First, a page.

Letter to the Editor
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Congratulations to Professor Gardner and colleagues (Gardner S, Frantz R, Hillis SL, Park H, Scherubel M. Diagnostic validity of semiquantitative swab cultures. WOUNDS. 2007;19(2):31–38) for again writing about and promoting an old, perhaps neglected, technique for wound culture—the Levine technique. We were able to confirm the work that Norman Levine did while at Brooke Army Medical Center with work at the Burn Unit at Kansas University Medical Center in the late 1970s.1 Rather than using the tip of the swab and “rotating” as described by Gardner et al, we used the side and rubbed back and forth with pressure, rotated and repeated, in order to increase surface area and tissue juice capture.2 The crux of Levine’s message is that if you are going to swab for culture, then obtaining tissue juice is the critical component of a meaningful culture.
However, I would like to ask about a specific point of methodology in the current article because it draws into question the conclusions.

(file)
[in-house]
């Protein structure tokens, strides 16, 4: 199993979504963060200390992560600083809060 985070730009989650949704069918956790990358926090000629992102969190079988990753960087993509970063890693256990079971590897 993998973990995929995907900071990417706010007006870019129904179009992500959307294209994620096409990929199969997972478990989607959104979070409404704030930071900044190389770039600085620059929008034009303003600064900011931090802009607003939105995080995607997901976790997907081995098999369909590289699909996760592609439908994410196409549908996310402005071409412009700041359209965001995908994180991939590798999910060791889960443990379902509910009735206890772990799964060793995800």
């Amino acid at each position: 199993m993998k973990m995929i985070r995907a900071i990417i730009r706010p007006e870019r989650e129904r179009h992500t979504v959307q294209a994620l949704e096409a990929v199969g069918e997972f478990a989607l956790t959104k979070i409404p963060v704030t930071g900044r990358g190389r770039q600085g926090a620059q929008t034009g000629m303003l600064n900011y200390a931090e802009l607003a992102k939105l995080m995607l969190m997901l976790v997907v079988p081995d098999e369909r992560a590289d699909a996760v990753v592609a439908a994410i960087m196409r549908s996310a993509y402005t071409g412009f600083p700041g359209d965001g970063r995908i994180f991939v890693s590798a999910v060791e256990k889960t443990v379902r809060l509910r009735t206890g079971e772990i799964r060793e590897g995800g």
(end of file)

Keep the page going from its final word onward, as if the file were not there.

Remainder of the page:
On page 34, the methodology described to obtain the quantitative and semiquantitative swabs for the experiment was to use the “first swab” for quantitative and the “second swab” in the “same 1-cm2 area” for semiquantitative procedures. If in fact this order of swabbing was maintained throughout the study (rather than randomizing the order), then none of the proposed study questions can be addressed; rather, this study shows us not the difference between quantitative and semiquantitative techniques, but the difference between first and second swabs and the amount of tissue juice they are able to obtain.
Strict quantitative cultures are not available to most practitioners. Therapy decisions for chronic wounds must weigh many clinical factors and culture results with identification of pathogens and their antibiotic resistance profile and even just qualitative growth estimates are always useful information.
David S. Zamierowski, MD
Founder, Wound Care Centers of Kansas City
Overland Park, KS
1. Volenec FJ, Clark GM, Mani MM, Humphrey LJ. Burn wound biopsy bacterial quantitation: a statistical analysis. Am J Surg. 1979;138(5):695–697.
2. Engrav L, Schaeferle M, Clark G, Mani MM, Masters FW. Reproducibility of quantitative burn wound cultures. Paper presented at: Annual Meetings of the Plastic Surgery Research Council; April 20, 1977; Downy, Calif.